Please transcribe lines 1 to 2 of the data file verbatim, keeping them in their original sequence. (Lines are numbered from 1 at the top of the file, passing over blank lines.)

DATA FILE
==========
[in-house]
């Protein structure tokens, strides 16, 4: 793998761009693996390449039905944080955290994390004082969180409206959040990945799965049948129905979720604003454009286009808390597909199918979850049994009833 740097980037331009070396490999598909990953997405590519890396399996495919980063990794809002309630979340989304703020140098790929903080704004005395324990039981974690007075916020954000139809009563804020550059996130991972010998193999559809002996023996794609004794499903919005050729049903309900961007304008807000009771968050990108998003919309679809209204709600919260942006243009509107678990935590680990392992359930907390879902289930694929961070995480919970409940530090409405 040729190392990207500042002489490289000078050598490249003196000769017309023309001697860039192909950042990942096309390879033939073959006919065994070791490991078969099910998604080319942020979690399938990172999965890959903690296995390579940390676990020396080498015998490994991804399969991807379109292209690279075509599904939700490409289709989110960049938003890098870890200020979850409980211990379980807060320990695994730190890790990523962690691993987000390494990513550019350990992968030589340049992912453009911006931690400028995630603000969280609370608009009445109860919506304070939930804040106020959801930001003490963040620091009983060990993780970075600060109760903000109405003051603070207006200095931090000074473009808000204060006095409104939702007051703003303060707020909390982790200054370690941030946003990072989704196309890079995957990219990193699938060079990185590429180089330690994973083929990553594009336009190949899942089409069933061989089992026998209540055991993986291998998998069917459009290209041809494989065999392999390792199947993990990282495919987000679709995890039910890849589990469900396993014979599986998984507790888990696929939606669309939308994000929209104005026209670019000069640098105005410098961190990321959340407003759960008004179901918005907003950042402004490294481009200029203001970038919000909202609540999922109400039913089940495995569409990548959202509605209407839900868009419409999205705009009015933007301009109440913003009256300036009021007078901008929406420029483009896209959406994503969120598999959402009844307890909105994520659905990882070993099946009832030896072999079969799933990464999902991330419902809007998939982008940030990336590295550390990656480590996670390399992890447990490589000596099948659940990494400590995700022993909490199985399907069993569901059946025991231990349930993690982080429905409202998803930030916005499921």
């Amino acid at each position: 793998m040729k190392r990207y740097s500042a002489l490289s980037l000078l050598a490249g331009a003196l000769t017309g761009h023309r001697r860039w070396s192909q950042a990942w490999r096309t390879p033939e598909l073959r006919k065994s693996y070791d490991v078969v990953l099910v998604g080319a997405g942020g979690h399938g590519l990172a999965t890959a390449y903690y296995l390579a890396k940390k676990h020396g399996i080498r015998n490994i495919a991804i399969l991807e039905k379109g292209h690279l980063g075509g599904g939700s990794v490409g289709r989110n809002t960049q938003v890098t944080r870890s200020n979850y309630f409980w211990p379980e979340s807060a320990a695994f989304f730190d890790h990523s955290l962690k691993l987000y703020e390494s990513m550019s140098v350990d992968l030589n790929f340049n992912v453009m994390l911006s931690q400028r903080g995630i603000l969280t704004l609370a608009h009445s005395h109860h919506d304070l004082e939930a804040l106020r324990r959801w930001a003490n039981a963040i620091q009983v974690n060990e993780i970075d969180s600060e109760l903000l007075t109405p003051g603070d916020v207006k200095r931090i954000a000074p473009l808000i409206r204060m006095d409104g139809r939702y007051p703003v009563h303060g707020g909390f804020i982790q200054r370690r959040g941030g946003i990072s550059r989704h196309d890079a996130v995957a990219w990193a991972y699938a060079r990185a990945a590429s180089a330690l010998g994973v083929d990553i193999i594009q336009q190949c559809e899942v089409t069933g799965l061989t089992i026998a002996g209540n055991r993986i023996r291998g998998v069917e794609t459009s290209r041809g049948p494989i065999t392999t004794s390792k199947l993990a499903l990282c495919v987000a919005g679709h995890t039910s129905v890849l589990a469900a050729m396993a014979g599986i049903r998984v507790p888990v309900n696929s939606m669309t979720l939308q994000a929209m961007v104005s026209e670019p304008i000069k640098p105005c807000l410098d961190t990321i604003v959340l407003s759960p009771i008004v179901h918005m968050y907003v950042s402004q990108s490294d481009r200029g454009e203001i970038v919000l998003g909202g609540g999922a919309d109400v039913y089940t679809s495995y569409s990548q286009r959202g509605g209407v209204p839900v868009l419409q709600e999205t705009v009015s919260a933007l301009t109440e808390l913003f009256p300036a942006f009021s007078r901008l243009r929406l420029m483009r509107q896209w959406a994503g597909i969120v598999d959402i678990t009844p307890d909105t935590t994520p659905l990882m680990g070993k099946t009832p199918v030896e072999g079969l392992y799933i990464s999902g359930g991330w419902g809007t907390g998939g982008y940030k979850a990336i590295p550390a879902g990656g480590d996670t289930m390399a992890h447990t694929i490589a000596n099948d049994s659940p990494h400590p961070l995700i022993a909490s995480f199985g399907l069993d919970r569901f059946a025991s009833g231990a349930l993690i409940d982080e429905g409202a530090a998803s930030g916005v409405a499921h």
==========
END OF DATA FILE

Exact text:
[in-house]
């Protein structure tokens, strides 16, 4: 793998761009693996390449039905944080955290994390004082969180409206959040990945799965049948129905979720604003454009286009808390597909199918979850049994009833 740097980037331009070396490999598909990953997405590519890396399996495919980063990794809002309630979340989304703020140098790929903080704004005395324990039981974690007075916020954000139809009563804020550059996130991972010998193999559809002996023996794609004794499903919005050729049903309900961007304008807000009771968050990108998003919309679809209204709600919260942006243009509107678990935590680990392992359930907390879902289930694929961070995480919970409940530090409405 040729190392990207500042002489490289000078050598490249003196000769017309023309001697860039192909950042990942096309390879033939073959006919065994070791490991078969099910998604080319942020979690399938990172999965890959903690296995390579940390676990020396080498015998490994991804399969991807379109292209690279075509599904939700490409289709989110960049938003890098870890200020979850409980211990379980807060320990695994730190890790990523962690691993987000390494990513550019350990992968030589340049992912453009911006931690400028995630603000969280609370608009009445109860919506304070939930804040106020959801930001003490963040620091009983060990993780970075600060109760903000109405003051603070207006200095931090000074473009808000204060006095409104939702007051703003303060707020909390982790200054370690941030946003990072989704196309890079995957990219990193699938060079990185590429180089330690994973083929990553594009336009190949899942089409069933061989089992026998209540055991993986291998998998069917459009290209041809494989065999392999390792199947993990990282495919987000679709995890039910890849589990469900396993014979599986998984507790888990696929939606669309939308994000929209104005026209670019000069640098105005410098961190990321959340407003759960008004179901918005907003950042402004490294481009200029203001970038919000909202609540999922109400039913089940495995569409990548959202509605209407839900868009419409999205705009009015933007301009109440913003009256300036009021007078901008929406420029483009896209959406994503969120598999959402009844307890909105994520659905990882070993099946009832030896072999079969799933990464999902991330419902809007998939982008940030990336590295550390990656480590996670390399992890447990490589000596099948659940990494400590995700022993909490199985399907069993569901059946025991231990349930993690982080429905409202998803930030916005499921």